A good example of this is Komárno in the south of Slovakia. The town on the bank of the Danube river seems to have suffered more than usual. First, it was hit by devastating fires. The one in 1718 burned 280 houses, a figure that made Komárno inhabitants elaborate anti-fire rules. However, either the laws or the town inhabitants were inconsistent, as in 1767 there was another fire, resulting in 785 damaged houses.
In the meantime, there was also an earthquake. A strong earthquake claimed hundreds of lives, seven churches reduced to ruins, and 279 houses were left in the form of mere stones and wood debris.
The break of the 18th and 19th century brought tremors of a different kind to Komárno. As it used to have a strategic position near the Danube, armies were often interested in it. It was soldiers who demolished the oldest part of the town to build a fortification stretching from the Danube all the way to the estuary of the Váh river. Six kilometres long, it was called the Palatin Line.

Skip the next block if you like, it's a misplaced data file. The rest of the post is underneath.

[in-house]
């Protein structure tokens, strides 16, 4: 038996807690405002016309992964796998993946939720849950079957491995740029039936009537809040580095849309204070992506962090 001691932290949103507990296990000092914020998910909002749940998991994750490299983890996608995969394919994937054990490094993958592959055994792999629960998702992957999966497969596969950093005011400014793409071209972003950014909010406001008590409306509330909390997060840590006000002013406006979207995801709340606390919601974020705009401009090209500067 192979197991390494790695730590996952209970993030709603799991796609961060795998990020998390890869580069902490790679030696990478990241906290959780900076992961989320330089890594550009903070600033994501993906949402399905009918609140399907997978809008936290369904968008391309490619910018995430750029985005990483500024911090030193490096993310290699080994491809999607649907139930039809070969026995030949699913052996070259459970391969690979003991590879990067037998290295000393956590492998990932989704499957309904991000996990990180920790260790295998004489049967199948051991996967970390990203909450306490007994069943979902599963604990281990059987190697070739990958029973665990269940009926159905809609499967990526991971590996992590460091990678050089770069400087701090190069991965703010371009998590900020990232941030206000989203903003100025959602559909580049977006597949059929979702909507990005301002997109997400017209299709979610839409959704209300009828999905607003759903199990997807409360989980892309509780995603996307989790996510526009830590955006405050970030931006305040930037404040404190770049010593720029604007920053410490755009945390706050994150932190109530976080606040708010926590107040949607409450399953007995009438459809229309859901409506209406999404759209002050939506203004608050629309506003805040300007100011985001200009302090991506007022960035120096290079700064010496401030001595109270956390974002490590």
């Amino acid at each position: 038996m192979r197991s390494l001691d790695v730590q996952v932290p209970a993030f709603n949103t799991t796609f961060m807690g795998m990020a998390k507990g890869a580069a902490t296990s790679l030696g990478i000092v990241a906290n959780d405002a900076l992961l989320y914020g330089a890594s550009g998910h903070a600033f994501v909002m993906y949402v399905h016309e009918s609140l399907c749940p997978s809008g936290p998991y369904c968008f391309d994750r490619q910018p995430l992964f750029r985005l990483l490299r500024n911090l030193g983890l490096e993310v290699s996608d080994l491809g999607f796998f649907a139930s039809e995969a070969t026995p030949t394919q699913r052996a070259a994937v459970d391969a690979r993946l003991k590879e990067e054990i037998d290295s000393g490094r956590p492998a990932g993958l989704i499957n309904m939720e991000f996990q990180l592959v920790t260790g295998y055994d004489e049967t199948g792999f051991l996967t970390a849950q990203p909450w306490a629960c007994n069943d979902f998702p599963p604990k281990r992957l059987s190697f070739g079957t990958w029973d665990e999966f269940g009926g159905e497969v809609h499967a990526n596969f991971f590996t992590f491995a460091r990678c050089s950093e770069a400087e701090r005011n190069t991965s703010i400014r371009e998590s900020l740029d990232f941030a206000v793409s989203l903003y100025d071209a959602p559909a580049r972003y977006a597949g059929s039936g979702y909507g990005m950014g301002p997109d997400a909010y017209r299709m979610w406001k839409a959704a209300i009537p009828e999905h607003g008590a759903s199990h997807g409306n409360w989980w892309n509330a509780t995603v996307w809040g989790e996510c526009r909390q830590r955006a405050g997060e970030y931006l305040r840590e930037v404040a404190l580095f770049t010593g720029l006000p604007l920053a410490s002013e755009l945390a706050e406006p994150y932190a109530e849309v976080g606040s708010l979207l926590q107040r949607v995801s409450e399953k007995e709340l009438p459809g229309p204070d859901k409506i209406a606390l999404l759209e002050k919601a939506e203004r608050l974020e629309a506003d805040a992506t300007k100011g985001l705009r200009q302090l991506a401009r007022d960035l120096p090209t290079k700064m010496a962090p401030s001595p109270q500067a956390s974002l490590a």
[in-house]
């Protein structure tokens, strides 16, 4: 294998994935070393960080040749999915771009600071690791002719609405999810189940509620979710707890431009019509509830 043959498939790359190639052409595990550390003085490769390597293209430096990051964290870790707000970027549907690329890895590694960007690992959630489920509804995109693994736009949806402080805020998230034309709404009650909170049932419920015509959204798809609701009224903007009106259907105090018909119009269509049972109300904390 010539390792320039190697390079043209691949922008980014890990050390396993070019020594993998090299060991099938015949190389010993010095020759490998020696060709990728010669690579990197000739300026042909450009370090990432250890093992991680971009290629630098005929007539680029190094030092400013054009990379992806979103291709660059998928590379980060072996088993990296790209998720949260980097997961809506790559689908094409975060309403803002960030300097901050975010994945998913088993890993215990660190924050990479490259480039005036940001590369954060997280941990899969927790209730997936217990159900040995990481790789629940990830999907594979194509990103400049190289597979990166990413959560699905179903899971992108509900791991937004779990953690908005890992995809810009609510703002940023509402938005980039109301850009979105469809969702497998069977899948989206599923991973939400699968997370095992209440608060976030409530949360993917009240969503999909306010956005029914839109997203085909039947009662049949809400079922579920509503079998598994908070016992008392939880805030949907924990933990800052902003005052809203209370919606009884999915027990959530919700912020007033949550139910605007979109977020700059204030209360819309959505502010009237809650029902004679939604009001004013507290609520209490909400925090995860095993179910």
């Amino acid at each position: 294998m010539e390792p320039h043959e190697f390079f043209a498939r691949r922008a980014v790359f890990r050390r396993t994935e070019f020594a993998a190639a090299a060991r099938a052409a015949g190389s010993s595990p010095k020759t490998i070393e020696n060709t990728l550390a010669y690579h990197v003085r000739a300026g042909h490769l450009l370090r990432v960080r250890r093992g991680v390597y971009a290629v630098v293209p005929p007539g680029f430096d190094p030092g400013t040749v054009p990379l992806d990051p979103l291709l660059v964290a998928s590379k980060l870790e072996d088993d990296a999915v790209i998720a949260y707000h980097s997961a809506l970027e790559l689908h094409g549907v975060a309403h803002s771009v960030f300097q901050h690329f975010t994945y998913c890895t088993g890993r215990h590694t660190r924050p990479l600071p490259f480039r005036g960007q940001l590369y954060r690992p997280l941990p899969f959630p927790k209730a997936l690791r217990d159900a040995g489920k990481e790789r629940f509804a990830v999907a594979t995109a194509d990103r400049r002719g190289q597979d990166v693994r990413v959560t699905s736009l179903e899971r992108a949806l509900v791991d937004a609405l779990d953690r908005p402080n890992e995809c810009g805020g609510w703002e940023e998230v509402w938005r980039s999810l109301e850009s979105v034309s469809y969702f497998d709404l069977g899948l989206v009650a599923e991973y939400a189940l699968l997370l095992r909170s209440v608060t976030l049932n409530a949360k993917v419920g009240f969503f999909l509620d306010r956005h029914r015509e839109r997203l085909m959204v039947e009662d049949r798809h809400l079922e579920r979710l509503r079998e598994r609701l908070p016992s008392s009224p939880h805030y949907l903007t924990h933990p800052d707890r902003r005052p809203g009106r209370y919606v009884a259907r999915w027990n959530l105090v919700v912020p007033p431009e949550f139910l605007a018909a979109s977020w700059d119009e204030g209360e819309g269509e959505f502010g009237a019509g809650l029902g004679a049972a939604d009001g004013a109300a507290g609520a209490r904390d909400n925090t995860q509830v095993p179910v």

Military fortifications and massive town walls affected the face of the town in another way. In the second half of the 19th century, it was possible to enter the town only by three gates. Of course, a toll was paid at each of the gates, which then made goods more expensive.
After each of the disasters or changes, the town started to build anew and thus, it looks completely different today from how it used to several centuries ago.
In this postcard from the time of the Hungarian monarchy, we can see the centre of Komárno.
5. Sep 2017 at 6:45 | By Branislav Chovan